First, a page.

Exit poll - it was a Seinfeld election

This election was a Seinfeld election – it was more about personalities than plot, and not a lot happened.

Before the election cost of living had been a major issue, but it disappears out of our qualitative research, apart from that, the issues remain much the same apart from perceptions of Anthony Albanese and Scott Morrison, and respondents optimism about the direction of the country.

This is the take out message from our polling taken on the weekend of the election which you can download from here.

On our quantitative analysis Albanese went into the election with a -5% net favourability rating and came out with +4%. Coalition voters didn’t change their view of him, but his own Labor voters did by 20 percentage points, Greens 15, Nationalists 12, Others 16 and Independents 38.

In our first poll most respondents didn’t express a very detailed impression of Albanese, but by the second poll a number of descriptive words were present including “decent”, “genuine”, “caring” and “honest”. By contrast Morrison’s approval fell from a net -27% to net -36%. This was driven by a significant drop of net support from Liberals of 19 percentage points, and Nationalists 22 percentage points.

There was a general positive move in sentiment on the question of whether the country is heading in the right direction between our two polls, but it went from -36% to -24%, so it was still quite negative. Sentiment became more positive amongst all groups apart from Other and Liberal where it went in the other direction. The election of a left of centre government can explain the improved sentiment amongst the left, but the change in the Nationalist vote is either a statistical flute, or it can be inferred they wanted the Liberals to lose.

Nevertheless, preferred prime minister ratings remained quite stable, indicating that voters didn’t determine their vote on the basis of their approval of the two leaders.

What appears to have happened is that the Coalition ran a protest vote campaign. The essence of such a campaign is that you tacitly admit that the other side is likely to win. “It won’t be easy under Albanese” fills that role. You also don’t run hard on your own policies, but on the other sides. At the same time Albanese ran a small target strategy, trying to avoid Bill Shorten’s fate which was largely due to his wide and radical policy promises. So we had two parties not promising very much, and trying to leverage their vote off the shortcomings of their opponents.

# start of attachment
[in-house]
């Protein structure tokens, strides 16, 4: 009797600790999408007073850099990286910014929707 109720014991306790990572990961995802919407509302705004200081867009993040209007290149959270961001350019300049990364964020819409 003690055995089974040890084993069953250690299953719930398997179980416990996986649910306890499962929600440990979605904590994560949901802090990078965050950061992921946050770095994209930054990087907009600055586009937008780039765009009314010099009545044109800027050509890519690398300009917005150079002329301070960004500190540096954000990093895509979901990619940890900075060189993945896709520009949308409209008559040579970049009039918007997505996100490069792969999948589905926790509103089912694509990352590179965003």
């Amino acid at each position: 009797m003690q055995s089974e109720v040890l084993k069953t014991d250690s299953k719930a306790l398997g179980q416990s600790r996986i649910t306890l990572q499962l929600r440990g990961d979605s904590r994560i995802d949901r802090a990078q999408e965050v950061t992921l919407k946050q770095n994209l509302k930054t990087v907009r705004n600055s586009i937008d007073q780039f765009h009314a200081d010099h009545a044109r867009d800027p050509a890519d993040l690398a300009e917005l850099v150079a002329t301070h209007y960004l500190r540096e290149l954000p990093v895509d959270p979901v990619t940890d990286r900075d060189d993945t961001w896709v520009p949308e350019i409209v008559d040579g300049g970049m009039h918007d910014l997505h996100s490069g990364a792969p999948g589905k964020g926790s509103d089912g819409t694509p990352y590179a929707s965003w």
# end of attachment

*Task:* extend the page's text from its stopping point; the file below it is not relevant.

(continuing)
This resulted in the extremely low first preference votes for the major parties, and a swing to minor parties. Electors protested, but they didn’t protest by going to the coalition, they went to minor parties who offered something in the way of positive policies. Most of those parties were ones who supported radical change in climate policy, but our qualitative results suggests that climate as an issue was no more important this election than previous ones, and was a concern mostly of voters on the extreme left. The corollary of this is that the Teals and the Greens won a lot of votes for reasons unconnected to the substance of their policies, and that these voters can easily defect to another party in the future.

Election issues were pretty similar to the first poll with Coalition and Nationalist voters clustered around economic and national security issues, while Labor, Greens and Independents were worried about climate change, integrity and corruption, and health (including Medicare). Morrison was also an issue for the left, while Albanese was not particularly an issue for the right (indicating a failure of the protest vote campaign and suggesting Labor’s negative campaign against Morrison was more successful than the Coalition campaign against Albanese).

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